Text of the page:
Panasonic Viera TH-P65VT20A

The Panasonic Viera TH-P65VT20A plasma offers up an impressive home cinema experience whether you're watching in two dimensions or three.

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Ty is a journalist with 15 years experience in writing for IT and entertainment publications. He is in charge of the home theatre category for CNET Australia and is also a PC enthusiast. He likes indie music and plays several instruments. Twitter: @tpendlebury

In the past, if you wanted a "big screen" experience the only logical solution was to buy a projector. Impressive as they are, they do present a few problems — you need to watch them in the dark, the bulbs need replacing and so on — and so patient home theatre enthusiasts have awaited the arrival of "affordable" big-screen televisions as an alternative. At last, they are rewarded with the appearance of Panasonic's new flagship plasma: the TH-P65VT20A


Like the 50-inch version of this series, the colour of the VT20 was probably aiming for "copper" but somehow ended up with "metallic brown". Nevertheless, the shade is still quite subtle and would blend well with fashionable dark wood furniture.

Not only is a 65-inch plasma the equivalent of a person who is five-foot five inches tall but it weighs just as much at 54.5 kilograms! You'll need a couple of people to help you lift this one. The TV is still relatively slim and sleek but unlike the 50-inch it lacks a swivelling stand.

The remote control is Panasonic standard issue, but it's easier to use than before: the centrally-based "Viera Tools" button brings up an On-Screen Display (OSD), which includes access to IPTV and 3D.


Technically, the TH-P65VT20A is based on Pioneer's Kuro plasma system and features a "glassless" waffle front, which offers better off-axis viewing. The panel has been given THX's official tick of approval and features a high 5,000,000:1 dynamic contrast for deep blacks and a full 1080p moving picture resolution for better on-screen movement.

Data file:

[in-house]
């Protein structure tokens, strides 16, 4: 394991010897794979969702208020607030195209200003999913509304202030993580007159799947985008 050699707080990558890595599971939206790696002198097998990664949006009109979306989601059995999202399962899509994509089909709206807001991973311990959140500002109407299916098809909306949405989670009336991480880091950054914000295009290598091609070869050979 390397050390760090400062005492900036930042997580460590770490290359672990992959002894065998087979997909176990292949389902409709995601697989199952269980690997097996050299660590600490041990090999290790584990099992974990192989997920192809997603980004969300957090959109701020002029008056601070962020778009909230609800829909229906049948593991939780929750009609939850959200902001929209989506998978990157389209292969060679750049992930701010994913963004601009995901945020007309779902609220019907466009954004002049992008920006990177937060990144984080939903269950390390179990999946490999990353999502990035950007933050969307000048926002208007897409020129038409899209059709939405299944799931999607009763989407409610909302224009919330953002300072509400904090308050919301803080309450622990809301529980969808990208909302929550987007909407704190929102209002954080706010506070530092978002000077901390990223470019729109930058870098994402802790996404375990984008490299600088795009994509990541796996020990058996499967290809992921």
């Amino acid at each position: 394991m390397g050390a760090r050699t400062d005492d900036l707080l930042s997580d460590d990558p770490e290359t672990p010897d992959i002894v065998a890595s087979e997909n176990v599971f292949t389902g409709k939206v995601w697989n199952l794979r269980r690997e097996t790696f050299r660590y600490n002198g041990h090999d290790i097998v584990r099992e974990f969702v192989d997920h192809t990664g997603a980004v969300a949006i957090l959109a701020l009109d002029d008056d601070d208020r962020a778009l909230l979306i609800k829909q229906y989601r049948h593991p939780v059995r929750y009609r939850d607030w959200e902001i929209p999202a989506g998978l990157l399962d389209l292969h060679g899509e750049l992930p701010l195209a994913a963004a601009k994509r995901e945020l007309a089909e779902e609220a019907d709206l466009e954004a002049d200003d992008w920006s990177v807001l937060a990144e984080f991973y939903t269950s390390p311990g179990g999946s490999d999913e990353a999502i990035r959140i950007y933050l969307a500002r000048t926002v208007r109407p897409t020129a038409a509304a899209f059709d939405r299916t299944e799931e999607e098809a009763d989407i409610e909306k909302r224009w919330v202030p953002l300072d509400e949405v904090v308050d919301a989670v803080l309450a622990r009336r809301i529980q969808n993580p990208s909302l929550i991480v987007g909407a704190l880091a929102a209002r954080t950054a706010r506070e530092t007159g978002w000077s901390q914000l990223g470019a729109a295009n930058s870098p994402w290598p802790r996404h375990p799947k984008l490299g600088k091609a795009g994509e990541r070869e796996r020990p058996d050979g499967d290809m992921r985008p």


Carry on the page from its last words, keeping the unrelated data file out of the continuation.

While the manufacturer may trumpet 3D as being the most interesting thing about this TV, we think it's wrong. Why yes, it lets you watch 3D TV and Blu-rays with the included pair of 3D goggles (you read right, just one pair!), but it's the internet connectivity that's intriguing here. The Panasonic features IPTV under the name of "Viera Cast", with access to YouTube and local video content "coming soon". You can also Skype your buddies (with the addition of the AU$199 camera) and also access Bloomberg, Twitter and Picasa.

The Panasonic ships with four HDMI ports — with ARC support for single cable convenience — two components, an S-Video, a PC input, SD card slot and four AV-ins. The TV can playback media files such as AVCHD, DivX HD, SD-Video, JPEG, MP3 and AAC via one of the two USB ports or the Ethernet connection, and can also record free-to-air content on a single tuner with the addition of a USB drive.


If you're looking for a big screen, then plasma is the perfect balance of price and performance. While it's over twice the price of the 50-inch VT20, the Panasonic is still four grand cheaper than Samsung's smaller, "luxury" TV — the UA55C9000.

It's not surprising that the 65-inch performed similarly to its smaller sibling, but there were some significant differences. Let's just say this first: this TV is *insert expletive here* huge! It will dwarf most lounge rooms, and as a result one quirk that was insignificant on the 50VT20 was suddenly quite noticeable. For example, during our testing we noticed a diagonal mesh effect that didn't appear on the 50-inch. Apart from that, the 65-inch version is better in most ways.

Panasonic's strength is in contrast performance, and we'd argue the 65VT20 has the deepest blacks we've seen on a plasma. The Panasonic lures you in with inky-black tendrils and you're left mouth agape at the depth of its images. Whether it was the fine detail in the murk of Bruce Wayne's Asian prison cell or the individual hair on King Kong's arm softly blowing in the morning air, you'll see shadow details most LCDs will miss.

Colour accuracy is also a bonus, with images from the King Kong DVD looking incredibly natural. Batman Begins on Blu-ray, with its muted palette, looked gorgeous and detailed — also confirming the TV could properly handle colour gradations, which is a problem with "lesser" panels. Switching back to Kong and the TV demonstrates how talented it is in eradicating noise from an image: the long shot of King Kong on top of the Empire State displayed crisp edges with none of the mosquito noise of lesser screens.

The TV supports 24p, which is supposed to provide smoother pictures when watching Blu-ray movies, and this smoothness was demonstrated in both our synthetic HQV tests and the opening of Chapter 11 on the Mission Impossible III disc. The TV didn't pass the 30fps Video HQV tests, but this could only be an issue if you watch NTSC video content, and not even really much of a problem then.